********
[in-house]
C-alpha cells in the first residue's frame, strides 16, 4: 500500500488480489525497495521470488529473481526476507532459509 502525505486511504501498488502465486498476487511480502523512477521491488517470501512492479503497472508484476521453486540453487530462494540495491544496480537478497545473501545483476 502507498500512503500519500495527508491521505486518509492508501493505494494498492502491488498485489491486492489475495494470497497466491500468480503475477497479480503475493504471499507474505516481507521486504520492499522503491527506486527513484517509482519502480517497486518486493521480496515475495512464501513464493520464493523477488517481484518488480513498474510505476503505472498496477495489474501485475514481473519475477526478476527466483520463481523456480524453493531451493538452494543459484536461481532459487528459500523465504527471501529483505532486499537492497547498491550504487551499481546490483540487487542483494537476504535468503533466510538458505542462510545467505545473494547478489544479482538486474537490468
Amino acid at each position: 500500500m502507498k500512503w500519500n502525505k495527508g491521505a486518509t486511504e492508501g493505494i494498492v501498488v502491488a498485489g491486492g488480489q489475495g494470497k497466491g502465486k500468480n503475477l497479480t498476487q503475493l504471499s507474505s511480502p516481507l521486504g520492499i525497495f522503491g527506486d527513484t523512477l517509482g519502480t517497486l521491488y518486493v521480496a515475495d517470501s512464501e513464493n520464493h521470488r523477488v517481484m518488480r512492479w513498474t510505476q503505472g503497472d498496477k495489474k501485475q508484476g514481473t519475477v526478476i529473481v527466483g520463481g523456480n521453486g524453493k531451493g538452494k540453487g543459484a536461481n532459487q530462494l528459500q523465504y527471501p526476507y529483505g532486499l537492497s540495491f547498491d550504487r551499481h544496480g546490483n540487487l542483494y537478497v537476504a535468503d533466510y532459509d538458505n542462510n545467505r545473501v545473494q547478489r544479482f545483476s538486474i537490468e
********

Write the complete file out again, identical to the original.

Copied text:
[in-house]
C-alpha cells in the first residue's frame, strides 16, 4: 500500500488480489525497495521470488529473481526476507532459509 502525505486511504501498488502465486498476487511480502523512477521491488517470501512492479503497472508484476521453486540453487530462494540495491544496480537478497545473501545483476 502507498500512503500519500495527508491521505486518509492508501493505494494498492502491488498485489491486492489475495494470497497466491500468480503475477497479480503475493504471499507474505516481507521486504520492499522503491527506486527513484517509482519502480517497486518486493521480496515475495512464501513464493520464493523477488517481484518488480513498474510505476503505472498496477495489474501485475514481473519475477526478476527466483520463481523456480524453493531451493538452494543459484536461481532459487528459500523465504527471501529483505532486499537492497547498491550504487551499481546490483540487487542483494537476504535468503533466510538458505542462510545467505545473494547478489544479482538486474537490468
Amino acid at each position: 500500500m502507498k500512503w500519500n502525505k495527508g491521505a486518509t486511504e492508501g493505494i494498492v501498488v502491488a498485489g491486492g488480489q489475495g494470497k497466491g502465486k500468480n503475477l497479480t498476487q503475493l504471499s507474505s511480502p516481507l521486504g520492499i525497495f522503491g527506486d527513484t523512477l517509482g519502480t517497486l521491488y518486493v521480496a515475495d517470501s512464501e513464493n520464493h521470488r523477488v517481484m518488480r512492479w513498474t510505476q503505472g503497472d498496477k495489474k501485475q508484476g514481473t519475477v526478476i529473481v527466483g520463481g523456480n521453486g524453493k531451493g538452494k540453487g543459484a536461481n532459487q530462494l528459500q523465504y527471501p526476507y529483505g532486499l537492497s540495491f547498491d550504487r551499481h544496480g546490483n540487487l542483494y537478497v537476504a535468503d533466510y532459509d538458505n542462510n545467505r545473501v545473494q547478489r544479482f545483476s538486474i537490468e